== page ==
Garden eels 'forgetting about humans' need people to video-chat

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media captionSumida Aquarium hopes the sub-aqua video-calls will remind the eels humans are friendly

Incoming FaceTime call from... some Japanese eels.

Keepers at Toyko's Sumida Aquarium, which has been closed since 1 March due to the coronavirus pandemic, are starting to worry about their garden eels.

The sensitive little creatures had become used to seeing hundreds of faces peering into their tanks.

Now the aquarium is deserted they've started to dive into the sand whenever their keepers walk past.

This makes it hard to check they're healthy.

The aquarium says the eels are "forgetting about humans" and is making what it calls an "emergency plea".

"Could you show your face to our garden eels from your home?"

Yes, they're asking people to call in for a sub-aqua video chat and remind the eels that humans are friendly.

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image captionPetition to make the next Pixar film about garden eels

"Creatures in the aquarium don't see humans except keepers and they have started forgetting about humans," the aquarium wrote on Twitter.

"Garden eels in particular disappear into the sand and hide every time the keepers pass by."

The eels are particularly sensitive - and the aquarium is keen to reacquaint the 300 eels it homes with humans so they can carry out important health checks on them.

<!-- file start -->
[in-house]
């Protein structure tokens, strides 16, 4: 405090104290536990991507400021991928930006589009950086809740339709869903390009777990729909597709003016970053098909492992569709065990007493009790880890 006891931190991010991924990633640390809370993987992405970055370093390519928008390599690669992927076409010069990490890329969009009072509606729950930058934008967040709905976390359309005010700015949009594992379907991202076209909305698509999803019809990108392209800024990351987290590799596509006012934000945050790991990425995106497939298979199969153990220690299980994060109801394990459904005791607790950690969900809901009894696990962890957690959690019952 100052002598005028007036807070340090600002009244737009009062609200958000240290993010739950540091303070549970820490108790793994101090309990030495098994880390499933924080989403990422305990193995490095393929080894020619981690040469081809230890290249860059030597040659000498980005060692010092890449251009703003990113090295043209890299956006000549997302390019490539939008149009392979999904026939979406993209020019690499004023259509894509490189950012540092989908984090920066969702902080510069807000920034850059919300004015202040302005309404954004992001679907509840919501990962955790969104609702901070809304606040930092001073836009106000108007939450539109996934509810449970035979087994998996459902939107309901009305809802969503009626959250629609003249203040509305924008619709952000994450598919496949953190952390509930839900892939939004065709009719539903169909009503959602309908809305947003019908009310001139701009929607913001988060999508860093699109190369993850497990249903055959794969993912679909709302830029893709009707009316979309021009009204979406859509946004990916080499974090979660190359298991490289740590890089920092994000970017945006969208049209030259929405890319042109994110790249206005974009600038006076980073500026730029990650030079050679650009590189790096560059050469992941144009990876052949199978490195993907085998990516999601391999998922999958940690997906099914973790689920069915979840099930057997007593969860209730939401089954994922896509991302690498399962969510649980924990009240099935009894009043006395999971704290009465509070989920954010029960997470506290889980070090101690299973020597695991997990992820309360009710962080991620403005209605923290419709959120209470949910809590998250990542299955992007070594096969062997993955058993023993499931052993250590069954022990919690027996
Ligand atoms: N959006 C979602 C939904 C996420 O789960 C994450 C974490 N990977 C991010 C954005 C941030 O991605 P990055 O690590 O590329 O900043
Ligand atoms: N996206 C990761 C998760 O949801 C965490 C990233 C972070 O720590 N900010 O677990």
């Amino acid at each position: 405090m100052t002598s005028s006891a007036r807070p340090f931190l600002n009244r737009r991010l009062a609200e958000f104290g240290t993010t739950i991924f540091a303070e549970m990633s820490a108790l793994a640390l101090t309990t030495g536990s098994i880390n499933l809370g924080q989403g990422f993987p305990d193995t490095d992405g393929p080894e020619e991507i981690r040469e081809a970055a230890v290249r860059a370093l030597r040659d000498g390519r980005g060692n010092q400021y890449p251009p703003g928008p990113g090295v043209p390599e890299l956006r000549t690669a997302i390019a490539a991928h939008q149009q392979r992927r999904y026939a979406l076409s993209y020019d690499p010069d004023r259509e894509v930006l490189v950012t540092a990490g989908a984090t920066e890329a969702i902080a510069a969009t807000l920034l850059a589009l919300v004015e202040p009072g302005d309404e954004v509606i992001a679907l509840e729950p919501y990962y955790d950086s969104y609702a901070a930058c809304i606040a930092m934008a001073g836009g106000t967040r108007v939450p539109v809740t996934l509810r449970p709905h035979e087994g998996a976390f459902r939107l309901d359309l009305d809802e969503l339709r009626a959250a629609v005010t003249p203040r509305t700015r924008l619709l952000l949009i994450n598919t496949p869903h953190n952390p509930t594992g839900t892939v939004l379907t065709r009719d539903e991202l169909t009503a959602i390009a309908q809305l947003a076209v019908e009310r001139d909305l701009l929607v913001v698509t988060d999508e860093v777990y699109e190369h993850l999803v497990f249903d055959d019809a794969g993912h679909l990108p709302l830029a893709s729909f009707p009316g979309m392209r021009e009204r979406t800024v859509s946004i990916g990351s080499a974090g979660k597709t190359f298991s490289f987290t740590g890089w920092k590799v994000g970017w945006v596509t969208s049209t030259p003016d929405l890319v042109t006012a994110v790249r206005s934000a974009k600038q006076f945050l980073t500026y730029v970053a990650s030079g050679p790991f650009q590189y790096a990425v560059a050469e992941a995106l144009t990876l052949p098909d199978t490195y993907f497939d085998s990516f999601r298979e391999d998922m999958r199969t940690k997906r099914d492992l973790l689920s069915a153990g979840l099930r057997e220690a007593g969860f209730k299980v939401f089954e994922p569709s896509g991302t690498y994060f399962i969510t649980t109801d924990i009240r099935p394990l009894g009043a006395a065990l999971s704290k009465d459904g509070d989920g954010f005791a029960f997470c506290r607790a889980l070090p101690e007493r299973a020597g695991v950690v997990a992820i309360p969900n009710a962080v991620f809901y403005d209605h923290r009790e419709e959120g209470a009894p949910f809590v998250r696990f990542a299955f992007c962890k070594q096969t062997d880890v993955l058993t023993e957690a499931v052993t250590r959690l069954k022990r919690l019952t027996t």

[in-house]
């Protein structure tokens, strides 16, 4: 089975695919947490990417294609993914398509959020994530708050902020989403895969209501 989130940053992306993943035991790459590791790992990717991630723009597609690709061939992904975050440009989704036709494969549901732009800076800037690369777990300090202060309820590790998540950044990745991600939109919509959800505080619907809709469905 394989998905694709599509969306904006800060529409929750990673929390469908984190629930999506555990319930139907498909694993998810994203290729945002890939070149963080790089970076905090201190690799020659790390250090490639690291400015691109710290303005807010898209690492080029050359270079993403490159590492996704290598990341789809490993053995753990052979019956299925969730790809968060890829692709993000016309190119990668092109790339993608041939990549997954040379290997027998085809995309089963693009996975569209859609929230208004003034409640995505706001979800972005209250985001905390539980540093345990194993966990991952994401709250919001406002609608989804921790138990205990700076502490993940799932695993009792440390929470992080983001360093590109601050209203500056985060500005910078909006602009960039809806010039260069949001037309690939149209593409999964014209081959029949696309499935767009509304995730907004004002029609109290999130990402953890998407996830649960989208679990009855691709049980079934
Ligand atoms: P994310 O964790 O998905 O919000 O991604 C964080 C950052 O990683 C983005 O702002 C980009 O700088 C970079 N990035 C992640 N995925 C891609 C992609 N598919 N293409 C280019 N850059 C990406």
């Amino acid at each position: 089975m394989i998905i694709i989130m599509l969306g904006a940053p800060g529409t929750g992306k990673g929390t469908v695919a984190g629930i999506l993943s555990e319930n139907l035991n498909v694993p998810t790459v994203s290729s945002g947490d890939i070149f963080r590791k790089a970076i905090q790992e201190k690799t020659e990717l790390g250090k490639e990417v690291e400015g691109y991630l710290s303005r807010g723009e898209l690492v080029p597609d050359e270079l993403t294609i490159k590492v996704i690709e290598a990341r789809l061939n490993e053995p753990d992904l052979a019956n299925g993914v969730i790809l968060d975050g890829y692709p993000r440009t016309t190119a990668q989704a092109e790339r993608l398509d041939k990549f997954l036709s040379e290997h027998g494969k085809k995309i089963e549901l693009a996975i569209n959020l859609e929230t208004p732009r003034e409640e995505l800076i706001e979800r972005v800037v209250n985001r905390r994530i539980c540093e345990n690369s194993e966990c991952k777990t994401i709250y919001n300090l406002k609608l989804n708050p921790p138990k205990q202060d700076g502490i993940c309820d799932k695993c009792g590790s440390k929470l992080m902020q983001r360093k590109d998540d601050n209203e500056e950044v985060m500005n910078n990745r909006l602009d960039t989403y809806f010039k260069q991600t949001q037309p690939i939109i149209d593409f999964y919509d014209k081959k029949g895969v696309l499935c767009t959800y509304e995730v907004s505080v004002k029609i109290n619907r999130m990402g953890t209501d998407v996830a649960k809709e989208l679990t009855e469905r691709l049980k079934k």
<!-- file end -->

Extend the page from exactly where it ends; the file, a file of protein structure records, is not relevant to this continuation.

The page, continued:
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image captionGarden eels are usually around 35 to 40cm

It's placing five tablets facing towards the tank in a "face-showing festival" scheduled for 3 to 5 May.

Unfortunately, if you love eels but also love Google phones or PCs, you'll have to sit this one out - the aquarium is only offering the option to connect with the eels over Apple's FaceTime app.

Garden eel facts

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image captionGarden eels are found from the Red Sea to East Africa, Japan and parts of Australia

Garden eels live in sandy burrows that they dig tail-first and coat with mucus to stop the burrow collapsing. They're some of the sea's little builders. When it comes round to mating season the males and females move their burrows closer to each other.

They live in colonies of several hundred and each eel has its own burrow - with the largest male usually living in the centre burrow, according to the Georgia Aquarium.

When we see them it's usually only a quarter of their body that is poked up out of the sand - the rest stays in their burrow. They rarely leave, even to mate.

You could say they're the original self-isolaters.

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